Synbiotics could combat weight gain induced by antipsychotics

By Claudia Adrien

- Last updated on GMT

Researchers demonstrated individuals with this combined intervention of synbiotics gained less weight. @ Uladzimir Zuyeu / Getty Images
Researchers demonstrated individuals with this combined intervention of synbiotics gained less weight. @ Uladzimir Zuyeu / Getty Images

Related tags synbiotics Prebiotics Probiotics Mental health

Synbiotics, the combination of probiotics and prebiotics, may reduce weight gain attributed to antipsychotic medication, according to a review published in the journal Translational Psychiatry.

The initial aim of the study was to provide an overview of the use of probiotics to reduce weight gain in patients with severe mental illness. Probiotics can normalize metabolism in obese patients and animal models of obesity, indicating that probiotic-induced changes in microbiota composition might be beneficial for body weight, the researchers noted.  

However, they found that synbiotics were more effective for this purpose in those with mental disorders.

“The augmentation with probiotics alone did not influence weight gain significantly,” the researchers wrote. “The intake of pro-, pre- and synbiotics was well tolerated, and one study showed changes in the gut microbiota in the group with synbiotics… [They] might be an effective strategy to reduce antipsychotic-induced weight gain.”

Study findings

Two reviewers assessed articles published prior to June of 2022 to identify studies where probiotics were administered to people with schizophrenia or depression. They explored weight-related measurements, metabolic blood parameters and gut microbiota of study participants.

Of the four studies identified, two did not find significant effects of probiotics on weight gain caused by antipsychotics. The other two studies explored the effects of synbiotics on participants with psychiatric conditions, and they demonstrated individuals with this combined intervention gained less weight.

“Adjustments in diet can be helpful and are generally well-accepted interventions in the fight against pharmacologically induced weight gain,” the researchers explained. “The clinical use of probiotics and prebiotics (or synbiotics) as dietary interventions may represent a promising additional strategy in this regard.”

The authors acknowledged that there are few studies available that were able to draw a definitive conclusion.

Side effects of antipsychotics 

Individuals with severe mental illness have an increased risk of obesity and metabolic complications, resulting in a decreased quality of life and reduced life expectancy of up to 25 years, the researchers noted.

This population may have unhealthy eating habits and reduced physical activity, but they are also influenced by the side effects of antipsychotics and antidepressants. These drugs are known to increase appetite, weight gain and long-term metabolic syndrome. Metabolic side effects can be a risk factor for cardiovascular diseases, cancer, diabetes or fatty liver disease. These outcomes may also lead psychiatric patients to stop taking their medication, increasing the risk of relapse.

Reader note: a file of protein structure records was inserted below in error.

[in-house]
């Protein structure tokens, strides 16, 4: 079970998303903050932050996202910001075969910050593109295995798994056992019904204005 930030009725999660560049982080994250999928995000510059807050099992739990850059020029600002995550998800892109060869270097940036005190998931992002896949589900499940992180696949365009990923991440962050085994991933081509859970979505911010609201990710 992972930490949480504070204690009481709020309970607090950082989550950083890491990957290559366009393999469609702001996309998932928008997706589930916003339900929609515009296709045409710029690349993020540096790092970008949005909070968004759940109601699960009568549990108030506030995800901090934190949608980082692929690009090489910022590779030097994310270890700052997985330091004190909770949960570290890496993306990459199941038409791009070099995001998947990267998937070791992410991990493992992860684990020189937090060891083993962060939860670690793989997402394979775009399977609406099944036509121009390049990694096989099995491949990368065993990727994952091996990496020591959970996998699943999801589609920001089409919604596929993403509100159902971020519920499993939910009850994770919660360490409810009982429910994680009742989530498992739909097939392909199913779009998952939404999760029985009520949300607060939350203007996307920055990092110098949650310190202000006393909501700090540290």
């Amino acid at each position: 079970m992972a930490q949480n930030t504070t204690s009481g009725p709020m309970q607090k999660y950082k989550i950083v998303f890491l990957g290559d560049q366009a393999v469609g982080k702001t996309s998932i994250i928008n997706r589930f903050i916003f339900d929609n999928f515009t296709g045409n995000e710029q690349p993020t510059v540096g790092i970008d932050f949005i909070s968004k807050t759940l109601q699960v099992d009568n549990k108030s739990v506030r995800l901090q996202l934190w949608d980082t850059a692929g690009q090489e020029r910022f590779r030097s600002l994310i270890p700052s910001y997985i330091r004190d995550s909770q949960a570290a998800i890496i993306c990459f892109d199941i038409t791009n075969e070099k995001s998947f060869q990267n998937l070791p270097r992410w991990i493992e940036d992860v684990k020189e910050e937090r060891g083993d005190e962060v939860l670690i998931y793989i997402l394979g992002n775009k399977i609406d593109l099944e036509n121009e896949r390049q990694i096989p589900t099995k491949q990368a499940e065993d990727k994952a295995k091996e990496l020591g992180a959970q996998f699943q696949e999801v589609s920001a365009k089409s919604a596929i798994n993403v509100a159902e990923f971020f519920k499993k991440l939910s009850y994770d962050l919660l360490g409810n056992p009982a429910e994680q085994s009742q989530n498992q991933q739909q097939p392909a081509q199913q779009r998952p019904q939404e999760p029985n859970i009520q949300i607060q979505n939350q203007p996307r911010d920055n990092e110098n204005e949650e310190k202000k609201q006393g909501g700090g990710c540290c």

Antipsychotics and antidepressants also reduce microbial diversity. This lack of gut diversity can impact weight gain and cardiovascular-related conditions, making it harder to regulate caloric intake or physical activity. Additionally, some patterns of microbiotal composition may be associated with multiple diseases.

“For instance, the microbiomes in patients with mental disorders, such as schizophrenia, bipolar disorders, depression, anxiety disorders, PTSD and eating disorders, were shown to have decreased diversity compared to the microbiome in healthy controls,” the researchers wrote. “In general, patients with mental disorders were shown to have fewer bacterial genera that produce short-chain fatty acids (e.g. butyrate) and higher levels of lactic acid-producing bacteria, and bacteria associated with glutamate and GABA metabolism.”

Moreover, some antipsychotics and antidepressants can have antibiotic effects. This is one reason that treatment with psychiatric medication is connected to a less diverse microbiome composition, which is associated with weight gain, the study suggested.

“Further studies are needed to gain more knowledge about the way probiotic or prebiotic compositions affect the microbiome and how this is correlated with weight changes and other metabolic risk factors,” the researchers wrote.

They added that the potential effect of probiotics or prebiotics alone or in combination is embedded in a complex process in individuals with mental disorders.

Source: Translational Psychiatry
doi: doi.org/10.1038/s41398-024-02735-z
"Are probiotics effective in reducing the metabolic side effects of psychiatric medication? A scoping review of evidence from clinical studies."
Authors: Sonja Mötteli et al.

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